87) Denim was born in the Languedoc-Roussillon city of Nimes, France:

Levi Strauss imported denim from Nime to California to make tough clothes for gold miners. The word “Denim” is a phonetic spelling of the word “De Nimes,” which means “From Nimes.”

88) There are homeless people in France:

This may or may not shock you, but many tourists are shocked to see homeless people when they come to France.

89) Graffiti in France is alive and well:

Especially in big cities like Marseille and Paris.

graffiti-in-FranceShopping & Businesses

Here are a few essential things you need to know about living in France with regard to shopping and how businesses work in France.

90) You need a coin to use shopping carts at the food stores in France:

coin released shopping carts

If you’ve ever lived in the US or Canada, I’m sure you’ve seen how people leave their shopping carts anywhere they please in the parking lot after they unload their groceries.

“Guilty as charged.” In France, this doesn’t happen because to use a shopping cart at a French grocery store, you usually have to insert a coin or token to release it from the cart daisy-chained to another cart. 

When you return the cart to its designated area, you reconnect the cart, and the coin is returned to you.

91) BYOB: Bring your own bags to the grocery store:

You must buy grocery bags that can cost five to fifteen centimes, so the vast majority of people bring their own grocery bags.

BAGGU: Large reusable french sailor grocery bag

Oh La La! This reusable shopping bag is perfect for that Francophile to head over to the corner market. Holds your lunch, shoes, gym clothes and up to 50 pounds of groceries. Folds into a flat 4" × 4" pouch. Holds up to 50 lbs.

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92) Bag your own food at the grocery store:

As the cashier is ringing up your food, it’s up to you to bag your own groceries, so you need to work fast.

93) Food stores in France are usually closed on Sunday or close by noon: 

Large grocery stores in France, such as Casino Geant or Monoprix, are often closed on Sundays in smaller towns, or they have reduced hours.

You might be interested in reading about things you might hate about living in France.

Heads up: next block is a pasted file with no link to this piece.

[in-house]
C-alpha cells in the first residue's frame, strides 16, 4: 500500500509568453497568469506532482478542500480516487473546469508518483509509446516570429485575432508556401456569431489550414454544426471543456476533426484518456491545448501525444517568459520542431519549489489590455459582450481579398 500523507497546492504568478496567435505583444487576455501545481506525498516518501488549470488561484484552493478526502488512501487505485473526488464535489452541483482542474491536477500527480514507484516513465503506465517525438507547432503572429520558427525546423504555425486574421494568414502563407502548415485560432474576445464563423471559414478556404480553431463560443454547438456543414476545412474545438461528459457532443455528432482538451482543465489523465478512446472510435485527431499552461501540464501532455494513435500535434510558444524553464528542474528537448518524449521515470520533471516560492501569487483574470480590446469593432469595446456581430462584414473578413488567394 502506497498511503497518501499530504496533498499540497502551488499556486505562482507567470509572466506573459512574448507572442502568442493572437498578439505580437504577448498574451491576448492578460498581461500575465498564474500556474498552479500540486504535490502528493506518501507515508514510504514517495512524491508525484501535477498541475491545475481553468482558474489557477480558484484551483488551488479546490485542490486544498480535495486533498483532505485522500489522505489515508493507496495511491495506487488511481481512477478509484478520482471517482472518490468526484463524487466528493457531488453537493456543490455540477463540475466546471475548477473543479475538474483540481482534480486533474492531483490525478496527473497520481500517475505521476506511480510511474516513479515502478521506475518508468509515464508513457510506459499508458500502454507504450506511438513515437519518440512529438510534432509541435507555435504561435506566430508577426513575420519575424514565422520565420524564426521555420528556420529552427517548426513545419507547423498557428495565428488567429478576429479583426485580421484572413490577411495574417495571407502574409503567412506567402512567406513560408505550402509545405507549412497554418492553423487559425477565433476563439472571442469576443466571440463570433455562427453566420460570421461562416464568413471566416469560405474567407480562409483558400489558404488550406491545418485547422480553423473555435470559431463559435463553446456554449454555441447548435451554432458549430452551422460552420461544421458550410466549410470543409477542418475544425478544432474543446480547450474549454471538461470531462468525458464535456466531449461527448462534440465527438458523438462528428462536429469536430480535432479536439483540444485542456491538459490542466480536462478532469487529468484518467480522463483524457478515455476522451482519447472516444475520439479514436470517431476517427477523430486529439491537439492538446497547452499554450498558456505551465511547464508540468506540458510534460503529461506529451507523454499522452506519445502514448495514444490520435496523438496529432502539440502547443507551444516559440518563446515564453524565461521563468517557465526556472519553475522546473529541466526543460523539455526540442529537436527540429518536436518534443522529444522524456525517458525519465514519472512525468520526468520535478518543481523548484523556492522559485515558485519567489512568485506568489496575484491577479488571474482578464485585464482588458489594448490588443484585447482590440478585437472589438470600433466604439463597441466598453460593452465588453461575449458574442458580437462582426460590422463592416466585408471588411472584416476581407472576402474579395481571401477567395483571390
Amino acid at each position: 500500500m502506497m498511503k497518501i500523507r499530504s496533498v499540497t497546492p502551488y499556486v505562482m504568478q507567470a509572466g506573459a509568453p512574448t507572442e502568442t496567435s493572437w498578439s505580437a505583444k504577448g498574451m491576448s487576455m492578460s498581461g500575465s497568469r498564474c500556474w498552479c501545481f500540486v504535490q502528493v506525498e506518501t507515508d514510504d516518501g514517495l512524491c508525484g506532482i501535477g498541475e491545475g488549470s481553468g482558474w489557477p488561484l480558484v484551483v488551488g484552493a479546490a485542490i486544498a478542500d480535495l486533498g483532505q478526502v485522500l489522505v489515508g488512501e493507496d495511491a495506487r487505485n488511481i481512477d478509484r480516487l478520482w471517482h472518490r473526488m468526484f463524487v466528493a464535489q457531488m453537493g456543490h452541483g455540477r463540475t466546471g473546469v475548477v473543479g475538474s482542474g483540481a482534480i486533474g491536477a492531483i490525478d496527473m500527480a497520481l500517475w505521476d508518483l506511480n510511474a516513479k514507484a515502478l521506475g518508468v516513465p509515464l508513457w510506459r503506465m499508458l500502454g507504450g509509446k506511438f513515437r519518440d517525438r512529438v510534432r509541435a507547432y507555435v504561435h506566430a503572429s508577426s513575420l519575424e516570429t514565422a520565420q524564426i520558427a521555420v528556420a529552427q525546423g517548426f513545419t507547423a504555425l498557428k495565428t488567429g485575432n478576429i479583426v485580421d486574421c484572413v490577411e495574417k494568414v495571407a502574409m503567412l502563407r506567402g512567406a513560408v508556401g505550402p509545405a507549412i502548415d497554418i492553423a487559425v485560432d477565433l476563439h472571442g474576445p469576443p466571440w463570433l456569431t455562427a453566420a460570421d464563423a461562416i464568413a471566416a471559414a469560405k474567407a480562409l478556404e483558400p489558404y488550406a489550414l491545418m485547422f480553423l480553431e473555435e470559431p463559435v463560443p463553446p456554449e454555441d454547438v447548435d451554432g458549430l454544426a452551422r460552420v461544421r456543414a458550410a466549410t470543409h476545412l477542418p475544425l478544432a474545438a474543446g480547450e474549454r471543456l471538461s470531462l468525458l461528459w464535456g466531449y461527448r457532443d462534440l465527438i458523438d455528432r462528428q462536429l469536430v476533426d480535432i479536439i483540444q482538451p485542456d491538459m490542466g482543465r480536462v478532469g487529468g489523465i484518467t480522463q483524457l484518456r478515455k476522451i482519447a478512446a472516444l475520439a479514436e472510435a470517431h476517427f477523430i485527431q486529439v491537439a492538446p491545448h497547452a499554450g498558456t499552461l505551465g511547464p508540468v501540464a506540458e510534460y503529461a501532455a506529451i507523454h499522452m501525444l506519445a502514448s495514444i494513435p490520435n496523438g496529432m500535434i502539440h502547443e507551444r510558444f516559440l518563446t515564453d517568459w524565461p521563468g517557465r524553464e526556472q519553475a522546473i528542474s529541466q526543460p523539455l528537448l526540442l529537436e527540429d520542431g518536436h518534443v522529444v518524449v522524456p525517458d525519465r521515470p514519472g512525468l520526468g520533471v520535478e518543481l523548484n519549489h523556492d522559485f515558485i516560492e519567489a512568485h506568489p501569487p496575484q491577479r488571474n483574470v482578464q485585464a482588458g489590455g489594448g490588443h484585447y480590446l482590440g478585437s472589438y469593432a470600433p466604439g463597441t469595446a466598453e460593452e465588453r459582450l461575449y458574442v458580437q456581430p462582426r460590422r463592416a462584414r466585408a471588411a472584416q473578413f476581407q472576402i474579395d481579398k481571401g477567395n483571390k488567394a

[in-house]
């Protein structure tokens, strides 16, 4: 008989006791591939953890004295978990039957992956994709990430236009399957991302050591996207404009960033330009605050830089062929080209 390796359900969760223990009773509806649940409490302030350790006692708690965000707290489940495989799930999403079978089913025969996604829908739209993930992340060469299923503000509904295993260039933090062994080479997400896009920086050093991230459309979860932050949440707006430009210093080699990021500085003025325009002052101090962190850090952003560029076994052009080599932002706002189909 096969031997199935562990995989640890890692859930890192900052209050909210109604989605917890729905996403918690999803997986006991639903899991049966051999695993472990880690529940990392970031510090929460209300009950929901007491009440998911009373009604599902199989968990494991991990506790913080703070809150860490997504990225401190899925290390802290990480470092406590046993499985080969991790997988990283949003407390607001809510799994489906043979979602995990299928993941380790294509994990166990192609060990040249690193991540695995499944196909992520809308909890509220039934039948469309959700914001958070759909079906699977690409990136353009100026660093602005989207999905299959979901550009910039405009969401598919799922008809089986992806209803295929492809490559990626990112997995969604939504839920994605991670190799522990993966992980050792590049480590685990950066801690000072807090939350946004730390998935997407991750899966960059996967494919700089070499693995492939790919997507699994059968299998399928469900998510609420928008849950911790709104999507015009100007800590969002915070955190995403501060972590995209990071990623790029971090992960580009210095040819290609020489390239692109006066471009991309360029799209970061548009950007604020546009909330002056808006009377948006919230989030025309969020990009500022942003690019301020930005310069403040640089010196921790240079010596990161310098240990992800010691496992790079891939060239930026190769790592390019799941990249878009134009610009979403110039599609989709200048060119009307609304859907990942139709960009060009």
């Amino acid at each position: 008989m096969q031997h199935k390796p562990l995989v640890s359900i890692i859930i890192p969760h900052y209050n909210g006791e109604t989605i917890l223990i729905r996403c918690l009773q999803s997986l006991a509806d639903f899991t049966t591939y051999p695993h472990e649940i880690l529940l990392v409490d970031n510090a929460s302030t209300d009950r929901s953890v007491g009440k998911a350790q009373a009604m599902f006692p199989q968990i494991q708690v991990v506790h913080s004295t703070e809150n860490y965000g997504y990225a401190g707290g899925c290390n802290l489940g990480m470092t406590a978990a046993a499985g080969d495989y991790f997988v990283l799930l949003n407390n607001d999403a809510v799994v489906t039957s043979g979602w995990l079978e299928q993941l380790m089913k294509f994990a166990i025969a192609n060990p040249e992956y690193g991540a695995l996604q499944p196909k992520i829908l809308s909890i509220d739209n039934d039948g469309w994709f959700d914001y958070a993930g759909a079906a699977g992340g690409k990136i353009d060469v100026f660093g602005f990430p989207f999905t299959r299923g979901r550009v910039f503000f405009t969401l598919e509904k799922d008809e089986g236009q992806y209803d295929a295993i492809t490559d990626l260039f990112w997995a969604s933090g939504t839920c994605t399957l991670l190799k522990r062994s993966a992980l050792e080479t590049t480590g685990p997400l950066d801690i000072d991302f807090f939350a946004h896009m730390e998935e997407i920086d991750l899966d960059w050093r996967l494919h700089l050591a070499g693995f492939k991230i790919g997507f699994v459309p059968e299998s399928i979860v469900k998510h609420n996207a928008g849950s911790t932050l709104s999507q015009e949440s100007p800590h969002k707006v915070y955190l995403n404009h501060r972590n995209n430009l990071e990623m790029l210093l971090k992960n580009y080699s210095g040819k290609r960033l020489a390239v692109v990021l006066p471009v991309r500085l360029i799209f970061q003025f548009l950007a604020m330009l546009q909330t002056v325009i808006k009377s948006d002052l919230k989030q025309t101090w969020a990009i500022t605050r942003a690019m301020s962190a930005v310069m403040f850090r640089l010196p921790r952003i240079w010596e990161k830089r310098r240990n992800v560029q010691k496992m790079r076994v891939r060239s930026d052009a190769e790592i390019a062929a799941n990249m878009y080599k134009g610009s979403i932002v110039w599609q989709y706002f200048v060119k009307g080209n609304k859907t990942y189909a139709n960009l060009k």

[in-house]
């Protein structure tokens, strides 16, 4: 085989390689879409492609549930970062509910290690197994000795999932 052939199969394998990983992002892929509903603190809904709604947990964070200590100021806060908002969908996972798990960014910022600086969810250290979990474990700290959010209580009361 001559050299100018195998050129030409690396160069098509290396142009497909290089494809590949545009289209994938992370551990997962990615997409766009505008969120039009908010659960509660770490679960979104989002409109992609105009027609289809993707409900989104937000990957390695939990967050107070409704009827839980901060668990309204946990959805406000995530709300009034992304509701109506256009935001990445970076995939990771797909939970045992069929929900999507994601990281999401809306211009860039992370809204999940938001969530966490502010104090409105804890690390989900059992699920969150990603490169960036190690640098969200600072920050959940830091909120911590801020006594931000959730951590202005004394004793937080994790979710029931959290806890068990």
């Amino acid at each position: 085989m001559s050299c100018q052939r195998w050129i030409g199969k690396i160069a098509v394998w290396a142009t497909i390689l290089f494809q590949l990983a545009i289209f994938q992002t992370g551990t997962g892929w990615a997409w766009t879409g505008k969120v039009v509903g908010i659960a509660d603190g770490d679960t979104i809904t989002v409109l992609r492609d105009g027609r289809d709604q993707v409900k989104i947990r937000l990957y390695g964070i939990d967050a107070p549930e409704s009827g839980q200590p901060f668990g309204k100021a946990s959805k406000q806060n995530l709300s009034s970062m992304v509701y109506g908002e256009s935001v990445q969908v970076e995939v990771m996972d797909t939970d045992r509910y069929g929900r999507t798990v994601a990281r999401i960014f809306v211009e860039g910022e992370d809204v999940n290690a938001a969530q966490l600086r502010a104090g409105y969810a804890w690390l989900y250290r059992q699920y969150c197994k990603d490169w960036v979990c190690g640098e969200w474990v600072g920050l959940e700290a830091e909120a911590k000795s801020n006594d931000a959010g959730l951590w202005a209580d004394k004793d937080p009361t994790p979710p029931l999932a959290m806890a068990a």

94) Stores and businesses, including banks, may close during lunch hour: 

This isn’t always the case, especially in larger cities. Just don’t be surprised if it happens.

95) Stores play music with profanity and don’t even know it:

Grocery stores usually play music over the loudspeaker. A large portion of that music is in English, but rather than playing soothing classical music, you’ll often hear English songs, including songs with profanity in them.

The first time I heard a song with the lyrics “F U” this and “SH&#T” that,” it stopped me in my tracks. I looked around, but nobody noticed because nobody could understand the English words. It’s happened in doctors’ offices too.

Other Things To Consider 

How long do you plan on living in France? One year, two years, more or permanently? The answer to this question will affect some of your decisions. 

96) What do you do with your stuff?

Do you put your things in storage? Do you sell it all? Do you ship it?

97) Where will you go when and if you return home to your country?

Your parent’s house? A friend’s house? Do you find a new house to rent?

98) Don’t expect a ton of people to come and visit you:

It’s expensive to travel so don’t be surprised if people don’t come to visit you. 

99) You can’t complain about your life in France:

Last but not least, if you’re unhappy with certain aspects of living in France, it’s difficult to talk to your non-expat friends about it who won’t be able to relate.

From their perspective, they think you’re lucky and might make comments like:

  • “I’ll trade shoes with you anytime,
  • “You’re so lucky to live in France.”
  • “If you’re not happy, just leave.” 

You can be happy and sad no matter where on this earth you live. Living in France does not mean your life is suddenly going to be perfect and full of happiness because there are good and bad aspects of life everywhere, even in France.

You should be allowed to vent when you want, but sadly, people often take offence. After all, French people complain about life in France very openly. They strike, they protest, they complain openly. 

So when in France, do as the French do. 

Bonne journée

Disclosure: This post may contain affiliate links, meaning I get a 'petite commission' at no extra cost to you if you make a purchase through my links. It helps me buy more wine and cheese. Please read my disclosure for more info.

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Annie André

Annie André

About the author

I'm Annie André, a bilingual North American with Thai and French Canadian roots. I've lived in France since 2011. When I'm not eating cheese, drinking wine or hanging out with my husband and children, I write articles on my personal blog for intellectually curious people interested in all things France: Life in France, travel to France, French culture, French language, travel and more.